Newly-poured concrete needs time to strengthen and gain durability, especially as it faces its first winter. During this crucial period, the concrete undergoes various chemical changes that allow it to harden and become more resistant to wear and tear. The first winter serves as a litmus test for how well the concrete will stand up to environmental stresses in the years to come.
Consequences of Using Salt on New Concrete
One common question that homeowners ask is: “Can I put salt on my new concrete?” While salt (sodium chloride) is frequently used as a deicing chemical, applying it on new concrete during its first winter can have detrimental effects.
Stress and Surface Damage
When salt or any deicing chemical comes in contact with new concrete, it can induce stress on the surface. If the concrete hasn’t had adequate time to gain strength, this chemical interaction can lead to flaking or scaling. These conditions mar the appearance of the concrete surface and can lead to long-term structural damage.
Best to Avoid in the First Year
To minimize such risks, it is generally recommended to avoid the use of deicing chemicals on new concrete for the first winter. Sometimes, however, the need for a slip-free surface may make it difficult to completely avoid the use of deicers. If you find yourself in such a situation, it’s crucial to be selective about the chemicals you choose.
Alternatives to Salt
In cases where you need a safer alternative for traction during icy conditions, consider using grit-like substances on your new concrete.
Sand and Cherry Stone
Grit substances like sand or cherry stone can be spread across the concrete surface to provide traction. These materials can give you the grip you need on ice and snow without causing the harmful chemical reactions associated with deicing compounds.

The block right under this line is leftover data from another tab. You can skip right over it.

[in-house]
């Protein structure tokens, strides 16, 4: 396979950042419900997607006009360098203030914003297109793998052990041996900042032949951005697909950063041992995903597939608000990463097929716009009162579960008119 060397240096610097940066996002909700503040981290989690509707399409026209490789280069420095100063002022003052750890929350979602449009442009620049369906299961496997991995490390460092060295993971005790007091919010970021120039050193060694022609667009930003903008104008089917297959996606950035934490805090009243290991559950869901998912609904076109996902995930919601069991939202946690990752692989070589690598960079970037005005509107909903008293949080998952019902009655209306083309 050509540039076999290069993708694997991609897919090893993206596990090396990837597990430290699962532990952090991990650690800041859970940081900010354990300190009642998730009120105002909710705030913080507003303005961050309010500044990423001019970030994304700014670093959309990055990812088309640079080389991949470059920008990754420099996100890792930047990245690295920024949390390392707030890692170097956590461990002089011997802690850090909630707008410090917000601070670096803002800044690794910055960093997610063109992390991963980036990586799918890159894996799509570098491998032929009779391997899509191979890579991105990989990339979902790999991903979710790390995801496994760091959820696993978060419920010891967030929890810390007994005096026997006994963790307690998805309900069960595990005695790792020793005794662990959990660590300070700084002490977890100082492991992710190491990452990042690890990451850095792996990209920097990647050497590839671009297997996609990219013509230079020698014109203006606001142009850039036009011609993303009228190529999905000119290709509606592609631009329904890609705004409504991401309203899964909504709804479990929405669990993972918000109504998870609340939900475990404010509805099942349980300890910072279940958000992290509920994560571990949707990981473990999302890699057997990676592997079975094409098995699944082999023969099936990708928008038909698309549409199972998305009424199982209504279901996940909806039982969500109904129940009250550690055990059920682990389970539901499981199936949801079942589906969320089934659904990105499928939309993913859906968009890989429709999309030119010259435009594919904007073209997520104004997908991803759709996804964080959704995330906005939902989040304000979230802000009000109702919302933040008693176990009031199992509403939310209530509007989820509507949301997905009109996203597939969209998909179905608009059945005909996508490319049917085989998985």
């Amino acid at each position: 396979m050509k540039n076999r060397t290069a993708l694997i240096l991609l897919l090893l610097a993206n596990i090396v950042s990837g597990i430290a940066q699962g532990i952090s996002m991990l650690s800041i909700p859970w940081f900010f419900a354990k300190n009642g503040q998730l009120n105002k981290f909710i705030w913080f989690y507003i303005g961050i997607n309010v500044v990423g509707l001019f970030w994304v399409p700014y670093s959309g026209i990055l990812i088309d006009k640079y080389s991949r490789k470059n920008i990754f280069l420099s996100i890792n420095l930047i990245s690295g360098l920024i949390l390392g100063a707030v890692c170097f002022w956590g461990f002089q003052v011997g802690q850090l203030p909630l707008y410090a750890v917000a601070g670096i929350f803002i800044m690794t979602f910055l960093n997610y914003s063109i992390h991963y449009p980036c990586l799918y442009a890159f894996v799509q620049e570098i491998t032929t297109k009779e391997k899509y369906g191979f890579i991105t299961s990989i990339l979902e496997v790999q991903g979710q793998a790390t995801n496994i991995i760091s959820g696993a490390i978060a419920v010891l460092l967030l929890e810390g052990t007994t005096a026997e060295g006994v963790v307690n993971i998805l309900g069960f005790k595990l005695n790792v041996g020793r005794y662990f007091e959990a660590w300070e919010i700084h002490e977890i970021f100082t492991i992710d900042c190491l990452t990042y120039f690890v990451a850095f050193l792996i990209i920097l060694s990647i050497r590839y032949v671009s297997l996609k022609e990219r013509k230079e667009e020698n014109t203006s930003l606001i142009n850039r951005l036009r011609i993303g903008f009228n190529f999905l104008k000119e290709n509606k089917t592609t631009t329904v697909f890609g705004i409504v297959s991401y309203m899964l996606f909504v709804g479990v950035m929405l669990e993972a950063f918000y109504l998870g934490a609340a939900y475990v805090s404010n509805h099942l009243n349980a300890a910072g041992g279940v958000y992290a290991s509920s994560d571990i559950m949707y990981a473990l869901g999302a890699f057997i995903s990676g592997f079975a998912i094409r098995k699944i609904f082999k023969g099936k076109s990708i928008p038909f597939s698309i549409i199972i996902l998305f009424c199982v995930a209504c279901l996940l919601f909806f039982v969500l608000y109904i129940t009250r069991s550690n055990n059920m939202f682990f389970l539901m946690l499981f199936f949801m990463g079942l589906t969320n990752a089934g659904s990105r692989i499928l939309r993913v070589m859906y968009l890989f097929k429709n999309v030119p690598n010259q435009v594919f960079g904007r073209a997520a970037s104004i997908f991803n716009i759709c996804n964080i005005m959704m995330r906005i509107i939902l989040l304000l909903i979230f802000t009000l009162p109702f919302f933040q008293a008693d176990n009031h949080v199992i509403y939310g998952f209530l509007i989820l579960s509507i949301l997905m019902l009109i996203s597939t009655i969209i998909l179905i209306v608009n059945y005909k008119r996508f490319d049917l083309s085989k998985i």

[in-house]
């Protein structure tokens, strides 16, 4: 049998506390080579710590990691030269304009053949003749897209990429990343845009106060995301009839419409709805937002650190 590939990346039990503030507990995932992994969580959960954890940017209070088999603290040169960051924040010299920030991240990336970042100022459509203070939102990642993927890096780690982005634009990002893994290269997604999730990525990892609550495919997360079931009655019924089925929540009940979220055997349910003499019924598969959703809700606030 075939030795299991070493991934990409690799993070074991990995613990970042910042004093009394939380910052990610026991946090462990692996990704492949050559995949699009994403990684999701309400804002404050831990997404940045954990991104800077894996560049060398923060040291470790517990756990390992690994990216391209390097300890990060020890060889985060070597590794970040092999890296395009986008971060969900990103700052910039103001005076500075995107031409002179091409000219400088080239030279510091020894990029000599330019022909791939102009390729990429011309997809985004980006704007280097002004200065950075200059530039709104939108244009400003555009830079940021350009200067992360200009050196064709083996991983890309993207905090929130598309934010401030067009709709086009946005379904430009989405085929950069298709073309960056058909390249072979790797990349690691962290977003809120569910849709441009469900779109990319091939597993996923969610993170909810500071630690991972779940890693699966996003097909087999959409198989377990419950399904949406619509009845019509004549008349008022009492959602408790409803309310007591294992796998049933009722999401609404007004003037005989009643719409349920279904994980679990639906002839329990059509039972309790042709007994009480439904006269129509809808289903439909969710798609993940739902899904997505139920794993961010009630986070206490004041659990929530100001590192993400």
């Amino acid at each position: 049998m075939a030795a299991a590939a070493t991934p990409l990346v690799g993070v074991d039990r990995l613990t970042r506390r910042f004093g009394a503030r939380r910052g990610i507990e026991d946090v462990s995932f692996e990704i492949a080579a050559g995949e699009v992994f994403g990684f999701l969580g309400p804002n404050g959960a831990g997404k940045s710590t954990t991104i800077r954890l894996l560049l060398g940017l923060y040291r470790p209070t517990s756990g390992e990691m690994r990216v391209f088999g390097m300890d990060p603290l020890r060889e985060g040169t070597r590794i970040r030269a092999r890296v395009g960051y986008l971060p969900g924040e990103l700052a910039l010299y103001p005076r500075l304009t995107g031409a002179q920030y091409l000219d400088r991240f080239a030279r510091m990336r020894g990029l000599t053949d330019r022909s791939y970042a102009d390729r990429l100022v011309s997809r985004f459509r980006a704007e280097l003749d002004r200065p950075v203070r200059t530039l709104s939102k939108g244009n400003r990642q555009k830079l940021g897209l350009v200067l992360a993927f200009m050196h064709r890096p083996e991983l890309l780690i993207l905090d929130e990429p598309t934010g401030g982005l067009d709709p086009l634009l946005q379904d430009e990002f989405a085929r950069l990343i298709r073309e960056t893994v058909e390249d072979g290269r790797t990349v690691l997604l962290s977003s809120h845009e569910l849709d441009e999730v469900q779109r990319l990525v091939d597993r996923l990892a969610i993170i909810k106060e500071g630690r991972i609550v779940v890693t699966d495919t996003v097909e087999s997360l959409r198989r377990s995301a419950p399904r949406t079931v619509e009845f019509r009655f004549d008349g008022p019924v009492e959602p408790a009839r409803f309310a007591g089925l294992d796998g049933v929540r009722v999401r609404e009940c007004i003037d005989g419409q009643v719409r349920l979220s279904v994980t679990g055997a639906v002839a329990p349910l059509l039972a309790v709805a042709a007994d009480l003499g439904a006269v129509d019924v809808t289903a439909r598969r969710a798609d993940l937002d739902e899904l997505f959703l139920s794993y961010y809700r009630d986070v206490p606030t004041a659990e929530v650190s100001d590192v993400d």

Choosing the Right Deicer
If you absolutely must use a deicing chemical on new concrete, it’s imperative to choose one that is less harmful.
Sodium Chloride Vs. Other Deicing Chemicals
While the term ‘salt’ is often used generically to describe deicing chemicals, it’s important to note that sodium chloride is just one type of deicer. However, it is generally less harmful to concrete compared to other chemicals like calcium chloride or magnesium chloride.
Read Labels Carefully
Always read the label of any deicing chemical to make sure it’s suitable for use on concrete. Many products will specify whether they are safe for new concrete surfaces or not.
The first winter is a vital period for new concrete to gain the strength it needs to endure many seasons ahead. If you’re contemplating whether to put salt on your new concrete, the best advice is to avoid doing so in the first year. Instead, opt for less harmful alternatives like grit or carefully-selected deicing chemicals to protect both your safety and the longevity of your new concrete surface. Contact Richfield Concrete today to learn if it’s safe to put salt on your new concrete.